Frequently Asked Questions

“The important thing is not to stop questioning. Curiosity has its own reason for existing.” –Albert Einstein


We use Amazon Web Services (AWS) at the London UK region for all encrypted data, backed up to at least 3 different locations.

It’ll come when it comes 😉. Reach out to us to let us know which devices you want supported so we can prioritise accordingly. Our API was designed to be cross-platform, so you’ll definitely be able to access all your photos from future devices!


This is your master key and is required when signing in on a new device.

Long and complex passwords are a good thing 🙂. In general, people are bad with coming up with passwords and tend to reuse the same password (or some variant of it) again and again. To prevent this, TripUp creates a cryptographically secure, randomly generated password for you. It’s long so as to prevent you from memorising and using it for other accounts. We recommend you save this to your iCloud keychain but power users may opt to store it in a password manager if they prefer.

Unfortunately not. TripUp is end-to-end encrypted, which means we don’t store your password or have access to your account data – even for account recovery purposes. This is a design feature, not a bug! If you’ve lost access to your account please contact us to delete it and create a new one.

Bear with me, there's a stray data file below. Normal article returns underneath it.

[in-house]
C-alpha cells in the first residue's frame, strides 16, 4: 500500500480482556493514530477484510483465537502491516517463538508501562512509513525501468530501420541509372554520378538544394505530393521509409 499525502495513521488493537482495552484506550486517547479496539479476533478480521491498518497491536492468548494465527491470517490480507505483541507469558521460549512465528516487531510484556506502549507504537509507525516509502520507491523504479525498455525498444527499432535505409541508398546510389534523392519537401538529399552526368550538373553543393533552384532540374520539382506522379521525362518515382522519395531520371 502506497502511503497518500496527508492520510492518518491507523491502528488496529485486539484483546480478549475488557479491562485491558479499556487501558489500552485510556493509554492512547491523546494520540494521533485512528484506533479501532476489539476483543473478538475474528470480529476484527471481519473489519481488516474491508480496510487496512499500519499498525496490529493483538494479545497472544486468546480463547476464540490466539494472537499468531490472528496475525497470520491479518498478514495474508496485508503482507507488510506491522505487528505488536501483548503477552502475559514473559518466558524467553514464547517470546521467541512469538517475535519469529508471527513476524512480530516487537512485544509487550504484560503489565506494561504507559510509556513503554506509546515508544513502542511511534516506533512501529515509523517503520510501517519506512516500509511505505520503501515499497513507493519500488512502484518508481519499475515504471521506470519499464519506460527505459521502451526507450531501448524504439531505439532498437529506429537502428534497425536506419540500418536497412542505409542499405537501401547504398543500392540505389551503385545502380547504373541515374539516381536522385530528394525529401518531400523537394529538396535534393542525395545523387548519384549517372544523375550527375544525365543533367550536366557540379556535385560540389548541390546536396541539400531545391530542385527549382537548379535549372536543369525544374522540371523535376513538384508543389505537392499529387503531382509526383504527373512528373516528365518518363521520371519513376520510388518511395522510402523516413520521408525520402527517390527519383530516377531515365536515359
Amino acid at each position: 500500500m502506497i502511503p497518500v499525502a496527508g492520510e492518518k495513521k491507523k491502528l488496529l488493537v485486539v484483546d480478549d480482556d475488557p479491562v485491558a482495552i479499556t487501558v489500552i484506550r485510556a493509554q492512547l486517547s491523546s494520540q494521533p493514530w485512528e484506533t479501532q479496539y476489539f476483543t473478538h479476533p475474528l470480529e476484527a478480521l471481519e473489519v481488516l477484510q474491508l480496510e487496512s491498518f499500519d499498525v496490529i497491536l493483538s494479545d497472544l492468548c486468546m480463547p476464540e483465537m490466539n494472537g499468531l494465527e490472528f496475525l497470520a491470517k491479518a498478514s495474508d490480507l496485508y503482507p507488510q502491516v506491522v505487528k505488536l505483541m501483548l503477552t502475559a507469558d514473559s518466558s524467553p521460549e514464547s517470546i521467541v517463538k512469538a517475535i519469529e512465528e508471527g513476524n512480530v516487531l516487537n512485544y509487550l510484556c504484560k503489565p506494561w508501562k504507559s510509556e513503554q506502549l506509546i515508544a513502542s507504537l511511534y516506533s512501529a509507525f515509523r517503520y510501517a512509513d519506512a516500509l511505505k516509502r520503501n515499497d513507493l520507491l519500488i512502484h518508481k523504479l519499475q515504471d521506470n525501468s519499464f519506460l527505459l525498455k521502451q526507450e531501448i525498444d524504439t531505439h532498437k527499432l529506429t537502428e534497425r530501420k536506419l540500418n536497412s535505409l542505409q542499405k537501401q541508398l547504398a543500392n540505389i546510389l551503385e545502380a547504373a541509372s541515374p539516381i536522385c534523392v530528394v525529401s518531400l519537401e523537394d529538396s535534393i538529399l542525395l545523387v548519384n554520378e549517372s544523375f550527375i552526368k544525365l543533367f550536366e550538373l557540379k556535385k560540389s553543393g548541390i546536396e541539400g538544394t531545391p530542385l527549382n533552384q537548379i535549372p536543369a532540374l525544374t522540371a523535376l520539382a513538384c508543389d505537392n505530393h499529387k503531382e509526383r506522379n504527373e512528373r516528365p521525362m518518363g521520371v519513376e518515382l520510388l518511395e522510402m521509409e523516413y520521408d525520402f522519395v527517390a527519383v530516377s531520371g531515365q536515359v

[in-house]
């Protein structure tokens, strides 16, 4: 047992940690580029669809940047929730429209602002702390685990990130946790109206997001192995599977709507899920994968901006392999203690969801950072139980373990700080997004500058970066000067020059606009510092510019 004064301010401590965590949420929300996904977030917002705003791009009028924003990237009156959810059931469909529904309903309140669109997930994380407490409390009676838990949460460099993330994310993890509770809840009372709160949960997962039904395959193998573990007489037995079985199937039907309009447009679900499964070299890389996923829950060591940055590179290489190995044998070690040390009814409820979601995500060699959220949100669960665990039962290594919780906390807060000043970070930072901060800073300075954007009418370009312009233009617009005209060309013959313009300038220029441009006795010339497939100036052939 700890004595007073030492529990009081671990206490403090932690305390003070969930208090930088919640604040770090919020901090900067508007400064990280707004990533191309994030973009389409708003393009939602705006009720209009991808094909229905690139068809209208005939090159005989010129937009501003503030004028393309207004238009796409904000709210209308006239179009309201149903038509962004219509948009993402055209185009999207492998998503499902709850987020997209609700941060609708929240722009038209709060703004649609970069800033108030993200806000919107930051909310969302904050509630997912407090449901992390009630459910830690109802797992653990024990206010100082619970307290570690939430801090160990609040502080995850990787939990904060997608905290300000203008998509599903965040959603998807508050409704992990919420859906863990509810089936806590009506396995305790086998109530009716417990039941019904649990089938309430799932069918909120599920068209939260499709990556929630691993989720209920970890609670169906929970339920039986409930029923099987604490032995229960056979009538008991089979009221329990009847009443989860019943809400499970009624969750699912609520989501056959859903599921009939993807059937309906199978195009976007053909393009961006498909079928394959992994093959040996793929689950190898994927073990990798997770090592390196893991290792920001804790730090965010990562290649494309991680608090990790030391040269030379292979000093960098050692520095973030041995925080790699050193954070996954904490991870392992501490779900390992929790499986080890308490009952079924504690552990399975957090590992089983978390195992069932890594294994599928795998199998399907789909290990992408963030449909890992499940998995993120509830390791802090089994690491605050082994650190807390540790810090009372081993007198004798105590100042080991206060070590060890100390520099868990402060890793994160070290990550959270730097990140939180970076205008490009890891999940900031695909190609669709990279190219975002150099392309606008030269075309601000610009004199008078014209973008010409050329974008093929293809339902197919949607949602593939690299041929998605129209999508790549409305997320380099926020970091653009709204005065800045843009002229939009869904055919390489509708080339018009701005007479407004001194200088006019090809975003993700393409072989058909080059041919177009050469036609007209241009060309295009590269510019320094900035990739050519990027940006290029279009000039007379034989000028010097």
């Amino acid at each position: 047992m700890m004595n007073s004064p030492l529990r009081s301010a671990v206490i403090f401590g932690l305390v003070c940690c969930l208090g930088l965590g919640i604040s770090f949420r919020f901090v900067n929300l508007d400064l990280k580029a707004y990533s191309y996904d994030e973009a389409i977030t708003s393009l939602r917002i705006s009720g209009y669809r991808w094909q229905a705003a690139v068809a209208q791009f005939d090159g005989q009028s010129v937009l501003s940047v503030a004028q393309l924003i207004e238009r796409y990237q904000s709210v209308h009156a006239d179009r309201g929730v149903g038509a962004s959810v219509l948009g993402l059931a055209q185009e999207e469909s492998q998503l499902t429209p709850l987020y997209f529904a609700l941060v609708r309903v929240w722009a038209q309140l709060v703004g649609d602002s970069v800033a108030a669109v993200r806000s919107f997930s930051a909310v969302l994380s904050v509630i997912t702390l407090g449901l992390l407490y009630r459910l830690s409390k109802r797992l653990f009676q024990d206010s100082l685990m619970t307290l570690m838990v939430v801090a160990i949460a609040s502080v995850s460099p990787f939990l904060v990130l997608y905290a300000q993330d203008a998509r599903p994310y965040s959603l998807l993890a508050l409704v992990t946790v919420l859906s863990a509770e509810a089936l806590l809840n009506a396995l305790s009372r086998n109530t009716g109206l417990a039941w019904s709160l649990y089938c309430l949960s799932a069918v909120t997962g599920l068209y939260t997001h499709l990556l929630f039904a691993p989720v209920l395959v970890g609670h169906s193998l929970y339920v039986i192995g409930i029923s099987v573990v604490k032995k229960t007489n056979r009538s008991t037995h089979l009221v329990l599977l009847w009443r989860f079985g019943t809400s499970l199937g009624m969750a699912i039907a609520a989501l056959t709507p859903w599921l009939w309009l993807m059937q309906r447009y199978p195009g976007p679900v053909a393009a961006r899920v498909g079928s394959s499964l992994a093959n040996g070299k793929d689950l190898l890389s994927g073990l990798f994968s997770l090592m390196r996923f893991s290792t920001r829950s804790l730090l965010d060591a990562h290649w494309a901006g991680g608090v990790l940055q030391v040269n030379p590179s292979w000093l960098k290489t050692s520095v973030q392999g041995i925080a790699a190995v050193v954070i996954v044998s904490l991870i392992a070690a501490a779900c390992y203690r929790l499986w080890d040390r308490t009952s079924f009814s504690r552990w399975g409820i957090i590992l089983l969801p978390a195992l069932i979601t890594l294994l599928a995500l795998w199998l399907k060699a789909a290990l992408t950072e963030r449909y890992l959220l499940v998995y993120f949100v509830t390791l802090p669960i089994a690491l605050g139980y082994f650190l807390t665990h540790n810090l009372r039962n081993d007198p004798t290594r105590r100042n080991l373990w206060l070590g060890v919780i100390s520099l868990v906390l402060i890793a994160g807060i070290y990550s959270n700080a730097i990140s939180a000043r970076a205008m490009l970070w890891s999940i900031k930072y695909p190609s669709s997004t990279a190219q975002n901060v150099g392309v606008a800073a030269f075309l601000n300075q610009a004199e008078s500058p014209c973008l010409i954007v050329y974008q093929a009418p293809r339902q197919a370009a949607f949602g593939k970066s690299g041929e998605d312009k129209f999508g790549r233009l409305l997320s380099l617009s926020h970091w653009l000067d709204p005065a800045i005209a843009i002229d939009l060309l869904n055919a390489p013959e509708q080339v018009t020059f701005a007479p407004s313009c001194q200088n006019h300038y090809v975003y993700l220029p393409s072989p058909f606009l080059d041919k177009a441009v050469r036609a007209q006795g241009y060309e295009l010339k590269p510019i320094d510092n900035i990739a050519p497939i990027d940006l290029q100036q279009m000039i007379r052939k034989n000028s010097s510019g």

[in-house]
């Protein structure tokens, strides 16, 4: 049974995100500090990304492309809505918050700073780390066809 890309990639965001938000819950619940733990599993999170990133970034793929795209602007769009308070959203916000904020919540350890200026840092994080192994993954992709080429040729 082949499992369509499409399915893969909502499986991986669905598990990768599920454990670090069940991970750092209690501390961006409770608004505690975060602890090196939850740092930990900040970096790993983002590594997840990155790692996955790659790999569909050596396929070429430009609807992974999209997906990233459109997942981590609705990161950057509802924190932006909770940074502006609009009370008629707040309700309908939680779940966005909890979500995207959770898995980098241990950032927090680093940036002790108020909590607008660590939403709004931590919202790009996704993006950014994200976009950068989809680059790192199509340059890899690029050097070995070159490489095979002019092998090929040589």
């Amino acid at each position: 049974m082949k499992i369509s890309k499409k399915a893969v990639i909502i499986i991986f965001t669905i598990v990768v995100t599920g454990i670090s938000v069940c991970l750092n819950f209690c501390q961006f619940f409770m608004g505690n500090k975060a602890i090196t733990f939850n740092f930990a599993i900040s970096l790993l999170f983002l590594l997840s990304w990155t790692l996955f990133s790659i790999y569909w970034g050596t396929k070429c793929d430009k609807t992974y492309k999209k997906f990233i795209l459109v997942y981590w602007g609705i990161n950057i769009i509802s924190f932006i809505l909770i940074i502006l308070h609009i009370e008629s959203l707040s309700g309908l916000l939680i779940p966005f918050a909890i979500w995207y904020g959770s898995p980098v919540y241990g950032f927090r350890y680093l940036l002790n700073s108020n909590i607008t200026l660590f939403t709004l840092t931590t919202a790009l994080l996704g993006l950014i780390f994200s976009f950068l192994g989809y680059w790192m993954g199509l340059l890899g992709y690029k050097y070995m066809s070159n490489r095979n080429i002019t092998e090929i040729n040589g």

Yes! All our code is licensed under the AGPLv3. And unlike other providers, both client and server are open source, so you’re free to inspect, learn, use and contribute back. As far as we’re concerned, this is your code as much as it is our code.

TripUp uses PGP encryption to protect your data. All keys are generated and used client side, so the TripUp server (and company) can never access your data. In the event of a leak, hack or government request, user data will remain private. This differentiates TripUp from other private photo storage providers, which may employ strong encryption but keep the keys stored server side. A blog post delving into the details of our security model will be released shortly, but you can read more about PGP from the ProtonMail team (in fact, TripUp uses the same encryption library that ProtonMail uses):

Nope. When you sign up for TripUp, we store a hash (SHA-256) of your login. Strong hashes like SHA-256 are impossible to reverse so if a database leak ever occurs, your privacy is preserved. When another user gives access to their contacts, TripUp hashes all their contacts then sends them to the server, which returns the set of successfully found matches. The users' hashed contacts are not stored on our servers and used only for this operation.